|14.5||MAPbI3−xClx||-||FTO/c-TiO2/mp-TiO2/ZrO2/C||Carbon/spheroidal graphite||2018 ||Addition of 0.45M MACl increases PCE from 8.74% to 14.5%|
|14.5||CH3NH3PbI3||-||FTO/c-TiO2/mp-TiO2/ZrO2/C||N/A||2016 ||Effect of LiCl additive|
|14.3||(5-AVA)x(MA) (1−x)PbI3||-||FTO/c-TiO2/mp-TiO2/ZrO2/C||Commercial C paste||2017 ||humidity assisted thermal exposure (HTE) as a post-treatment method—150 h|
|14.27||CH3NH3PbI3-xGuCl||-||FTO/c-TiO2/mp-TiO2/ZrO2/C||Commercial C paste||2016 ||1. Additive GuCl in perovskite
2. Voc 1.02V
|14.2||CH3NH3I||NiO||FTO/c-TiO2/mp-TiO2/ZrO2/NiO/C||carbon black/graphite||2015 ||1. NiO nanosheet paste on ZrO2
2. Comparison of nanoparticles and nanosheets.
3. Screen printed device
The low-temperature C-PSC configuration, besides the obvious difference of the C paste requiring a low-temperature annealing to form the C electrode, differs from the HT in two major aspects: (a) the C electrode is deposited after the perovskite deposition and crystallization on the appropriate substrate and (b) the mesoporous layers can be omitted and replaced by planar ones. Particularly for the spacer layer, this can be entirely eliminated, since the perovskite layer intervenes between the C electrode and the ETL, thus preventing a short circuit at this interface. This type of devices are also referred to as “paintable” (Figure 4).
Figure 4. (a) Schematic illustrating the cell architecture . Reprinted with permission from Zhang, F.; Yang, X.; Wang, H.; Cheng, M.; Zhao, J.; Sun, L. ACS Appl. Mater. Interfaces 2014, 6, 16140–16146-Copyright 2014 American Chemical Society and (b) fabrication process of LT “paintable” perovskite solar cells . Reproduced with permission—Copyright 2016 Wiley-VCH.
The carbon pastes that are being used typically consist of carbon black, graphite, polymer, additive and a non-polar solvent. In this type of C-PSC, it is crucial that the components of the paste are compatible with the underlying perovskite layer, in order to avoid its decomposition. It is noteworthy that this architecture benefits the use of free-standing electrodes as well as electrodes that are simply press transferred on the perovskite layer, giving the opportunity for high efficiency devices with an ease of fabrication and an extremely low cost . Additionally, in this structure the perovskite is grown directly on the ETL, avoiding the infiltration through multiple mesoporous layers. This gives a much higher flexibility and a variety of choices for the perovskite structures to be used. This has led to devices with PCEs comparable to the ones of Au-based devices, owing to the potential of multiple cation, multiple halide perovskites for high-performance and high-stability devices, as summarized in Table 2. The current state-of-the-art LT C-PSC has achieved PCE of 19.2%, in devices with self-standing C films used as counter electrode, mixed cation perovskite structure and spiro-OMeTAD as the HTM  (Figure 5).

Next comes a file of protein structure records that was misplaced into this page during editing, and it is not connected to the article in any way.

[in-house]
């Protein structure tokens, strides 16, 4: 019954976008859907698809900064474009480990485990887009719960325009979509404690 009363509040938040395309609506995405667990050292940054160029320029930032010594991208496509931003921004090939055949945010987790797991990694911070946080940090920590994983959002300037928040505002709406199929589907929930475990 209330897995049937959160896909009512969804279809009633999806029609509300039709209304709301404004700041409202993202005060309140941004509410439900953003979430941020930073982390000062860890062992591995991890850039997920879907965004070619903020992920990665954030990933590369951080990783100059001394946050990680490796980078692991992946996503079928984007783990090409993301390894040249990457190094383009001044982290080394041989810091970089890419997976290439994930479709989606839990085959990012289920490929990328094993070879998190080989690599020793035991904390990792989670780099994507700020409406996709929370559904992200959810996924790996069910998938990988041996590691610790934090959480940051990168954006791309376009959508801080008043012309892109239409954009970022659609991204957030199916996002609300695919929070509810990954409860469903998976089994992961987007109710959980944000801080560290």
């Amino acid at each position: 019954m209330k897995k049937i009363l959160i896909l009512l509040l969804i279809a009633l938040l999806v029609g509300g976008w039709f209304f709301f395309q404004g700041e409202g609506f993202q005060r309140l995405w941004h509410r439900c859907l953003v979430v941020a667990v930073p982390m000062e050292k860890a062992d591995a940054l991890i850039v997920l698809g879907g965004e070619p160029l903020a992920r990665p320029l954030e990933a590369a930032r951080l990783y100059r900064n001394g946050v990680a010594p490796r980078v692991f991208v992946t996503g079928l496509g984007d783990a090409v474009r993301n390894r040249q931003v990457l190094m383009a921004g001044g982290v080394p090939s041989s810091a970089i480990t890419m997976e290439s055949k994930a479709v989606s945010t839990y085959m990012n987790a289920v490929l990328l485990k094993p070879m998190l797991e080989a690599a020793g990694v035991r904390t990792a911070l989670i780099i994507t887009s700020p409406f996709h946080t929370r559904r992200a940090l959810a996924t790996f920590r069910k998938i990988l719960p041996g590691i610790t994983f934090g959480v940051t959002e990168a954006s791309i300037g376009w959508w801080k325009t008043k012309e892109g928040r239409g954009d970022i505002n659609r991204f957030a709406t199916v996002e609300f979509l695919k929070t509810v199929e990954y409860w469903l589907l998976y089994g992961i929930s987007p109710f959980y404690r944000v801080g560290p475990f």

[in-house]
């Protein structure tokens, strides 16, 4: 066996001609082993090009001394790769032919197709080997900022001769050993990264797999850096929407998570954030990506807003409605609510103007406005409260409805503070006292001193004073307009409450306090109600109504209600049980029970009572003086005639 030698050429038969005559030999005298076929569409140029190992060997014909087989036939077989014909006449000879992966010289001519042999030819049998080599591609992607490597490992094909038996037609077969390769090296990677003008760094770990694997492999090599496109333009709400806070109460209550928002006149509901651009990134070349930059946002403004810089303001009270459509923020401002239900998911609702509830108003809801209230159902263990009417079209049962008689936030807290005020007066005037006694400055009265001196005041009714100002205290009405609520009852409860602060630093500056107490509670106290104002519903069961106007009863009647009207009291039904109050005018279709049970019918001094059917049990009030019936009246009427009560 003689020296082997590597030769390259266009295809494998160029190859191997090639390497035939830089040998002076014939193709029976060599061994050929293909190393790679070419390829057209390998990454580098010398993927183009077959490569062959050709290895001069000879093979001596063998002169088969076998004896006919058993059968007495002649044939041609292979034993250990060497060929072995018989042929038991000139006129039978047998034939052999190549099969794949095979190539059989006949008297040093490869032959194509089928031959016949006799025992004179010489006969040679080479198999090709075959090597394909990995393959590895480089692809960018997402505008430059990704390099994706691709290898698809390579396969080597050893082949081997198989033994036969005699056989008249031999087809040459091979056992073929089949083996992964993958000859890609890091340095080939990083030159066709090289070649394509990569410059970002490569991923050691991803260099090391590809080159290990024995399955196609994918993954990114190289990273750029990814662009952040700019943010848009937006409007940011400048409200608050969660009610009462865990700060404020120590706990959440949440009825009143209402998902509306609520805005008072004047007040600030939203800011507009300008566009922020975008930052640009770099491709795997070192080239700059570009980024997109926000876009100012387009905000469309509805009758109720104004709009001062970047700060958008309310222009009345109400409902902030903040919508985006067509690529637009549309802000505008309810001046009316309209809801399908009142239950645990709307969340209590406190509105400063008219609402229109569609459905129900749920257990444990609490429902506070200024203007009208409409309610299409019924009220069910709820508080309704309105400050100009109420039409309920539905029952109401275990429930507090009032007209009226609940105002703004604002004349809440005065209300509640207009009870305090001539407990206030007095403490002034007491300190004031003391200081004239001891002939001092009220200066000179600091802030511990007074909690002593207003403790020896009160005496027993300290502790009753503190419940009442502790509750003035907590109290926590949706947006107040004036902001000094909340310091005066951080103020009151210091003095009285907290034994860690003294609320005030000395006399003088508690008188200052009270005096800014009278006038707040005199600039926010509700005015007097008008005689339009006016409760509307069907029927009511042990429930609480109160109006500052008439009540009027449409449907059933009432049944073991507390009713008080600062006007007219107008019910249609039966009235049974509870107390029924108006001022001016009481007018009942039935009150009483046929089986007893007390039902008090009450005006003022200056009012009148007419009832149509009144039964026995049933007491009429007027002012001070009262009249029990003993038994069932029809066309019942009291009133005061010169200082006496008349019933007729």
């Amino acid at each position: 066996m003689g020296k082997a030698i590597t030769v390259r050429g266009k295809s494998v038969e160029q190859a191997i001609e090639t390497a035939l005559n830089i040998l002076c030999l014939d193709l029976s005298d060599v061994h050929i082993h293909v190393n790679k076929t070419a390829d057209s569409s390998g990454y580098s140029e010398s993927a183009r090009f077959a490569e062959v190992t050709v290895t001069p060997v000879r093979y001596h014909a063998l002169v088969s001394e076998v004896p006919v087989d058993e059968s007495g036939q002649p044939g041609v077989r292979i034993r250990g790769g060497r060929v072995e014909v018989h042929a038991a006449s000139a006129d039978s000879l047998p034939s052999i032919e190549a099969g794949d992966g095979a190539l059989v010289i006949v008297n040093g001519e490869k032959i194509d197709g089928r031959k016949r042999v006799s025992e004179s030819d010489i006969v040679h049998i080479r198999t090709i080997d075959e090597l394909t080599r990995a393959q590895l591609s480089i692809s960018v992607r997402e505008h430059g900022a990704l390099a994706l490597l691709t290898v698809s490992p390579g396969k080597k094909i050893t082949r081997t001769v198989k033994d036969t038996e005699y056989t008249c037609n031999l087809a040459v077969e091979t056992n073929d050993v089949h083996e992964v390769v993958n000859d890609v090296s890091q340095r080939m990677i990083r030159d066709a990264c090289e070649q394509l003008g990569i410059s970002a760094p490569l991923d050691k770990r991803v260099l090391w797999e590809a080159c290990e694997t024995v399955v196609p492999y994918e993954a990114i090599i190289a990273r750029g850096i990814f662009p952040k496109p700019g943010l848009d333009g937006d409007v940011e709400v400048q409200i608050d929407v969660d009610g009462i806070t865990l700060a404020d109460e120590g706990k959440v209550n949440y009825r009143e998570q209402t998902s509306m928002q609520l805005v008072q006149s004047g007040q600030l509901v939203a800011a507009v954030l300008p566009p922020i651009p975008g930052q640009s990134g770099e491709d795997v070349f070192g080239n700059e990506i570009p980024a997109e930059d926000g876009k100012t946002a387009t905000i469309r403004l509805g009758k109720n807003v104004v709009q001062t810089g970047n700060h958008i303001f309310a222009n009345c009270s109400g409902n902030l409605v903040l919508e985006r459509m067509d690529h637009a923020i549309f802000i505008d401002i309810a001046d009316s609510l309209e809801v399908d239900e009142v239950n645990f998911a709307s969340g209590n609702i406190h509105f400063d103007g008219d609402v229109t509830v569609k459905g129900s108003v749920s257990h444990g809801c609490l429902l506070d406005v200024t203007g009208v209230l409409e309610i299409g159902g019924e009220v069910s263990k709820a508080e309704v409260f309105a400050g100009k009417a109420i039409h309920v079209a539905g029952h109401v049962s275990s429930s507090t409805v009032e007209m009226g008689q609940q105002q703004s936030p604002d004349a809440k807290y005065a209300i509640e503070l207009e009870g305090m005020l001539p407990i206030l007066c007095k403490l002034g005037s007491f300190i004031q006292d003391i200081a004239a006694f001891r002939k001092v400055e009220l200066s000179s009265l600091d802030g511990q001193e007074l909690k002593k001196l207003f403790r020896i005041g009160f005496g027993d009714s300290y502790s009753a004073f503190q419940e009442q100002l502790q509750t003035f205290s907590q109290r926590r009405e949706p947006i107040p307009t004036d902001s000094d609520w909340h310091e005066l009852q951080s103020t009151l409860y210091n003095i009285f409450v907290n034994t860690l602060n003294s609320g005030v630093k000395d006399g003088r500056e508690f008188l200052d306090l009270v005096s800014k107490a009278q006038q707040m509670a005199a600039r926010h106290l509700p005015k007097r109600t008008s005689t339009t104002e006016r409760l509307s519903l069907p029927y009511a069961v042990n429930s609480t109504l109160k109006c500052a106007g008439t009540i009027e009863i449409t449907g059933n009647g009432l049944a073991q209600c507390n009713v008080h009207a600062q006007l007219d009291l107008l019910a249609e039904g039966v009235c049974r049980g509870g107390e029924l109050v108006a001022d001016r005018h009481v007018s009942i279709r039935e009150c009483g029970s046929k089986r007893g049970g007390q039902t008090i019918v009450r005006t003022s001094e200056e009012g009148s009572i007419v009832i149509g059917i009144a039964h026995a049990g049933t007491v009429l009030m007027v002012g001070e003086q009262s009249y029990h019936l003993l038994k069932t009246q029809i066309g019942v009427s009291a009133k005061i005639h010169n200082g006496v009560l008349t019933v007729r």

Figure 5. (a) Schematic diagram of C-PSCs; (b) the roll-up of C films; (c) Uniform performance of devices based on C films rolled up for a week; (d) stability test of C-PSCs kept in ambient atmosphere without any encapsulation . Reproduced with permission—Copyright 2018 Wiley-VCH.
Table 2. Summary table of some of the highest-performing LT C-PSCs that have been reported so far.
|PCE (%)||Perovskite||HTL||Device Configuration||Carbon Paste Formulation||Year/Reference||Comments|
|19.2||(FA0.75MA0.25)PbI2.75Br0.25||spiro-OMeTAD||FTO/c-TiO2/mp-TiO2/perovskite/spiro-OMeTAD/C||Commercial C paste||2018 ||self-standing films|
|18.65||Cs0.05(MA0.17FA0.83)0.95Pb(I0.83Br0.17)3||spiro-OMeTAD||FTO/c-TiO2/mp-TiO2/perovskite/spiro-OMeTAD/C||Graphene in IPA||2019 ||various commercial carbon sources (carbon black, graphite sheet, and graphene) studied|
|18.22||FA0.3MA0.7PbI3||P3HT/graphene||FTO/SnO2@TiO2/perovskite/P3HT/C||C in propylene glycol monomethyl ether acetate||2019 ||Stability 89% of original PCE after 600 h|
|18.1||(FA0.83MA0.17)PbI2.15Br0.85||CuSCN||FTO/c-TiO2/mp-TiO2/perovskite/CuSCN/C||graphitic carbon layer||2019 ||≈95% of their initial efficiencies for >2000 h under full-sun illumination|
|17.78||Cs0.05(MA0.17FA0.83)0.95Pb(I0.83Br0.17)3||CuPc||FTO/Zn:SnO2/perovskite/CuPc/C||Commercial C paste||2019 ||Zn-doped SnO2 ETL|
|17.58||Cs0.05(FA0.83MA0.17)0.95Pb(I0.83Br0.17)3||CuSCN||FTO/c-TiO2/mp-TiO2/perovskite/CuSCN/C||MWCNTs in chlorobenzene||2019 ||1. MWCNTs to replace carbon black
2. Stability 80% after 1000 h 1 sun illumination
|17.56||FACsPbI3||spiro-OMeTAD||ITO/SnO2/perovskite/spiro-OMeTAD/C||free-standing CNT sheet||2018 ||Trifluoromethanesulfonic acid vapor doping of the free-standing CNT sheet enabled tuning of conductivity and work function of electrode|
|17.46||Cs0.05(FA0.4 MA0.6)0.95PbI2.8Br0.2||CuPc||FTO/Ni:TiO2/perovskite/CuPc/C||Commercial C paste||2018 ||1. planar
2. Ni-doped rutile TiO2 as electron transport layer
|17.02||Cs0.05(FA0.85MA0.15)0.95Pb (I0.85Br0.15)3||spiro-OMeTAD||FTO/SnO2/perovskite/spiro-OMeTAD/C||Self-adhesive carbon film||2020 ||1. planar
2.graphite paper/carbon film electrode
|16.6||Cs0.05 (MA0.17FA0.83)0.95Pb(I0.83Br0.17)3||spiro-OMeTAD||FTO/c-TiO2/m-TiO2/perovskite/C||SWCNT film||2017 ||1. press-transferred single-walled carbon nanotube (SWCNT) film infiltrated with Spiro-OMeTAD
2. superior long-term stability at elevated temperatures
|16.25||FAxMA1−xPbIy Br3-y||-||ITO/SnO2/MWCNTs:perovskite/C||Commercial C paste||2019 ||1. MWCNTs additive in the perovskite solution
2. all air processed
3. stability 93% under ambient air conditions for 22 weeks
|16.2||MAPbI3:MAPbIxBr3−x||-||FTO/c-TiO2/m-TiO2/perovskite/C||Commercial C paste||2019 ||MAPbI3/MAPbIxBr3−x perovskite stacking structure|